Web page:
• Structures and components designed for fatigue actions according to EN 1993. (e.g. road and railway bridges, cranes (class S1-S9)**, structures susceptible to vibrations induced by wind, crowd or rotating machinery)
  • Structures and components with their connections designed for seismic actions in regions with medium or high seismic activity and in DCM* and DCH*

*DCL, DCM, DCH: ductility classes according to EN 1998-1

**For classification of fatigue actions from cranes, see EN 1991-3 and EN 13001-1

Please note that a structure, or part of a structure, can contain components or structural details that belong to different service categories.

STEP 3 – Select a production category

This table enables you to establish the risk arising from the complexity of fabricating the structure and its components. It’s important to remember that a structure (or part of) may contain components or structural details that belong to different production categories.

Table 3 – Suggested criteria for production categories

Categories

Criteria

PC1

  • Non welded components manufactured from any steel grade products
  • Welded components manufactured from steel grade products below S355

PC2

  • Welded components manufactured from steel grade products from S355 and above
  • Components essential for structural integrity that are assembled by welding on construction site
  • Components with hot forming manufacturing or receiving thermic treatment during manufacturing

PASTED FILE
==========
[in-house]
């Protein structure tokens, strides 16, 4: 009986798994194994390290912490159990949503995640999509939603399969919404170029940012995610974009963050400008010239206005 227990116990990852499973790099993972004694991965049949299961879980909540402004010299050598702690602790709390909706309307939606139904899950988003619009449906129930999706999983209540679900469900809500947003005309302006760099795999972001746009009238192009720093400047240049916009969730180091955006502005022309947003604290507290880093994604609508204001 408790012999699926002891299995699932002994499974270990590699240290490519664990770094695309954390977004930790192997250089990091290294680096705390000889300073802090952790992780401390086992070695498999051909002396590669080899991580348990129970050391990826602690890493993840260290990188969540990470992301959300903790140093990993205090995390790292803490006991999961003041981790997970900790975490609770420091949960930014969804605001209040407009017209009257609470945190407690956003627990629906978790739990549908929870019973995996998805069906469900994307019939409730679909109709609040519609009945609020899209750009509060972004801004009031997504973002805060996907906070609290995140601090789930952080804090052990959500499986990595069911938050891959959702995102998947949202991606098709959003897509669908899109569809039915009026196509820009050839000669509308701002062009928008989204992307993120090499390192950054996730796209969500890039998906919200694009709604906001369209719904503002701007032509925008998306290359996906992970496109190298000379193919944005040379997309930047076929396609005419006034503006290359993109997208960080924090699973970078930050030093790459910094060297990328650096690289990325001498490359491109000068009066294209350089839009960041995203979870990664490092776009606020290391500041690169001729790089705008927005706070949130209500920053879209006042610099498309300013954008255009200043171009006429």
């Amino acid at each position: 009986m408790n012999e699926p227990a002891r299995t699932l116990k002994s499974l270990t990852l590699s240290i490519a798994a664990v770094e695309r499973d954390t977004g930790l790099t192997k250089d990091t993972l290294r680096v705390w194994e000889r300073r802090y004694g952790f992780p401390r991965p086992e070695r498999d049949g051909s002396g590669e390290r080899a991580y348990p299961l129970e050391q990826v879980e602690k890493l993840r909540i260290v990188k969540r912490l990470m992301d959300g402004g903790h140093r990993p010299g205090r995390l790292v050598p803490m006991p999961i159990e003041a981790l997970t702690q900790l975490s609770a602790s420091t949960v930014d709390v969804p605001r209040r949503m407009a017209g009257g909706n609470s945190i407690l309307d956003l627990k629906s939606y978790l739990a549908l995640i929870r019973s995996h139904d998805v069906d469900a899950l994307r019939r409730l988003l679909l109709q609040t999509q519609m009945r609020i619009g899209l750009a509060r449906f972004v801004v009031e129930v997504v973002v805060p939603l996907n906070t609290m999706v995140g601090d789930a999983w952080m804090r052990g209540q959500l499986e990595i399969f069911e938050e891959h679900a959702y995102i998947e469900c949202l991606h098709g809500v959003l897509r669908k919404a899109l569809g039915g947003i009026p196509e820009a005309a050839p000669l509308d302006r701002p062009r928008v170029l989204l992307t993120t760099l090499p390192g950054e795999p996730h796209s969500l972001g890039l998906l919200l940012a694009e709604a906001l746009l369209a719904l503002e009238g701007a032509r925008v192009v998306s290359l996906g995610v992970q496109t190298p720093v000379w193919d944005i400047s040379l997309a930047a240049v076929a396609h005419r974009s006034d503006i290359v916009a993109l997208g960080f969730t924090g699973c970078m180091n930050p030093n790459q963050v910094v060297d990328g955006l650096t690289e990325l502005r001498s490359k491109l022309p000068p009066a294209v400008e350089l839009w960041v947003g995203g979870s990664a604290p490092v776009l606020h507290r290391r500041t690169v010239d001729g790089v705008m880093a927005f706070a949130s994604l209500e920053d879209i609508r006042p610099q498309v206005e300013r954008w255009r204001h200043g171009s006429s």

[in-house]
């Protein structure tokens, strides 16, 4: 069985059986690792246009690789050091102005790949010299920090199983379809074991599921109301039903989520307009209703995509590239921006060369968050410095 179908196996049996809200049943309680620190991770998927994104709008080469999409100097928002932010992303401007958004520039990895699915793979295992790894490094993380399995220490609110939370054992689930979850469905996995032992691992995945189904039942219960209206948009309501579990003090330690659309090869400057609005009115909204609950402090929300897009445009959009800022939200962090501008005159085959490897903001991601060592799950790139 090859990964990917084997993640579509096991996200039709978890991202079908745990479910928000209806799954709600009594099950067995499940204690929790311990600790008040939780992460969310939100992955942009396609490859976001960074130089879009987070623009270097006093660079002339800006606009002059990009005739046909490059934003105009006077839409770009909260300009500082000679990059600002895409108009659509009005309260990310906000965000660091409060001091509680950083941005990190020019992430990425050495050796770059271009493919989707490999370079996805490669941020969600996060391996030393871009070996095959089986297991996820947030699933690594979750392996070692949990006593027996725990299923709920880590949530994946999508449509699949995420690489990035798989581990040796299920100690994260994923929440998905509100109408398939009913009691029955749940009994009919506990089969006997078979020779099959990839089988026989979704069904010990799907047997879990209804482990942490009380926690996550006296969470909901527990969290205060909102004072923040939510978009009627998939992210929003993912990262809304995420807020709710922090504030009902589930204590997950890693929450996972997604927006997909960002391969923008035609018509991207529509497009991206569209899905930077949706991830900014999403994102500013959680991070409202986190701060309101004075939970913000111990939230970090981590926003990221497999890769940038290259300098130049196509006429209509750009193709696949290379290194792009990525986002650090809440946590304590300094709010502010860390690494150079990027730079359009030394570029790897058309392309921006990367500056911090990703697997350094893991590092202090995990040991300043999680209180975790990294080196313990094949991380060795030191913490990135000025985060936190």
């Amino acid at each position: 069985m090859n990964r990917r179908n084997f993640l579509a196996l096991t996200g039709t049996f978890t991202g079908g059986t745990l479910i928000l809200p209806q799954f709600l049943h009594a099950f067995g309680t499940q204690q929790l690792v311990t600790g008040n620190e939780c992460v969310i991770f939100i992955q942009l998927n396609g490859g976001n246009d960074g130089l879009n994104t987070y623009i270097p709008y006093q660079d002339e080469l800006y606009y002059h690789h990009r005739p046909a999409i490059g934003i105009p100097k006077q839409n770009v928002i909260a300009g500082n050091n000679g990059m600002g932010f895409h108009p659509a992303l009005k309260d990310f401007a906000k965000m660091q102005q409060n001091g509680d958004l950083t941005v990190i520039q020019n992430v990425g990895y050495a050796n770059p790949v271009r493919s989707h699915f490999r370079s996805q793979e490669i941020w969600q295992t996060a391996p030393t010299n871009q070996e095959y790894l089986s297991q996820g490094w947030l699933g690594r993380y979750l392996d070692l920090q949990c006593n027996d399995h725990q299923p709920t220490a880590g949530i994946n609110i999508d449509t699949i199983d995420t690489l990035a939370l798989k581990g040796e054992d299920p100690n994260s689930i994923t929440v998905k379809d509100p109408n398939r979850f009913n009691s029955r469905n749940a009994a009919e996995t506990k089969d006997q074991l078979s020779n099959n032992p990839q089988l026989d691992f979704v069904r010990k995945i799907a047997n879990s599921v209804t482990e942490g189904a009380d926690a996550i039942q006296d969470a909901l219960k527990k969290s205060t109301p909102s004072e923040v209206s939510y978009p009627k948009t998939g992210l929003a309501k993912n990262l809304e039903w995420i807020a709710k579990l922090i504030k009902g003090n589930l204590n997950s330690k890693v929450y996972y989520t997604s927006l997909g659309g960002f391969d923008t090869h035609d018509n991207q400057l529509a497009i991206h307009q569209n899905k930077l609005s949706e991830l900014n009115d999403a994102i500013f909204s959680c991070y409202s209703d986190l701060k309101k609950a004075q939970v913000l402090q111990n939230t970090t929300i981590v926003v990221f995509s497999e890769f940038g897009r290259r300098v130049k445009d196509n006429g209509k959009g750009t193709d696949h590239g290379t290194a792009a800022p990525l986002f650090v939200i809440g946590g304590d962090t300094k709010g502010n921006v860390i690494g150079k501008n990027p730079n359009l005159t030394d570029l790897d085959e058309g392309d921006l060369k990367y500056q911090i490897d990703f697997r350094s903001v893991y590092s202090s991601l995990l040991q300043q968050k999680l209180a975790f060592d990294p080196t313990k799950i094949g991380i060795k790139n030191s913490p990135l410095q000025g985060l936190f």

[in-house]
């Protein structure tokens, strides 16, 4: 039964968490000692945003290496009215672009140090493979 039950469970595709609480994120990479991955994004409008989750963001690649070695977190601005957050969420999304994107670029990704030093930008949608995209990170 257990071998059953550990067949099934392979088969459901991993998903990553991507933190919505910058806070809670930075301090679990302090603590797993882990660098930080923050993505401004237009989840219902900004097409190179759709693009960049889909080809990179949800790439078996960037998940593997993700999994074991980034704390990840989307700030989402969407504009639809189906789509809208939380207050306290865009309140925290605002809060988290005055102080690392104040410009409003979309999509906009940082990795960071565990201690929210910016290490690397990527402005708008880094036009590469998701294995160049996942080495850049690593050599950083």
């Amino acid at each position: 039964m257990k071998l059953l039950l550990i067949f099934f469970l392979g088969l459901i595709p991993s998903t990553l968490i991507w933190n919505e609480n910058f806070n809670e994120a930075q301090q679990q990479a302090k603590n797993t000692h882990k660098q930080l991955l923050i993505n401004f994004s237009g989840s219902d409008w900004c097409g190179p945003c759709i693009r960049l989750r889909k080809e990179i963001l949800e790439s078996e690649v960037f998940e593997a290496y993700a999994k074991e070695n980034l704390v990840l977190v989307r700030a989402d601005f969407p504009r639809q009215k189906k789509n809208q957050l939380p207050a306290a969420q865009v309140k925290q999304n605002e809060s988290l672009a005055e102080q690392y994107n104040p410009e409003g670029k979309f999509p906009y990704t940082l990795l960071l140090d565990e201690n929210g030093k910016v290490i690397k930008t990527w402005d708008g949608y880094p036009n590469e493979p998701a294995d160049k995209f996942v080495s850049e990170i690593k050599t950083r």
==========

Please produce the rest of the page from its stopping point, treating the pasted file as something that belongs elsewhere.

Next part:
• Components of CHS lattice girders requiring end profile cuts

STEP 4 – EN 1090 execution class matrix

Armed with the information gathered in steps 1-3, the matrix below will help you. determine which execution class a structure falls into.

Table 3 – Recommended matrix for determination of execution classes

Consequence classes

CC1

CC2

CC3

Service categories

SC1

SC2

SC1

SC2

SC1

SC2

Production categories

PC1

EXC1

EXC2

EXC2

EXC3

EXC3a

EXC3a

PC2

EXC2

EXC2

EXC2

EXC3

EXC3a

EXC4

NB: EXC4 should be applied to special structures or structures with extreme consequences of a structural failure as required by national provisions.

The consequences of ignoring EN 1090

The first and most important consequence is the threat to human life – visitors to your premises, whether they’re are customers, suppliers or employees. Then the threat to your reputation, financial status and future trading through breaches with any or all of the following contractual obligations and duty of care:

  • Building regulations
  • NHBC requirements
  • Building insurance
  • Rental / leasing agreement
  • Financial contracts
  • Trading Standards
  • ISO 9001 accreditation

EN 1090 isn’t complicated and there aren’t any grey areas. You just need a logical approach to ensure that significant things aren’t missed. Having an accredited fabrication partner, who follows a rigid process and has an eye for detail, is critical.

Don’t risk breaching EN 1090; use our handy guide so you can understand your responsibilities and that of your fabricator (hopefully that’ll be Alroys).

Complete the form below and we’ll send you the guide.

accredited fabricators - alroys
accredited fabricators - alroys

Alroys Fabrication Services

Metal Fabrication & Welding

Not to be confused with sheet metal work, metal fabrication employs techniques such as cutting, drilling and welding to manipulate and mould metal structures

Installation (Design & Fit)

From initial design concepts through to final installation, using the latest software and high-tech machinery, you can trust Alroys to deliver your project on time and on budget.

EN1090-2 Steel Fabrication

Got a structural project coming up? Be aware that under EU and UK law, you must ensure your manufacturing supplier has appropriate EN1090-2 accreditation.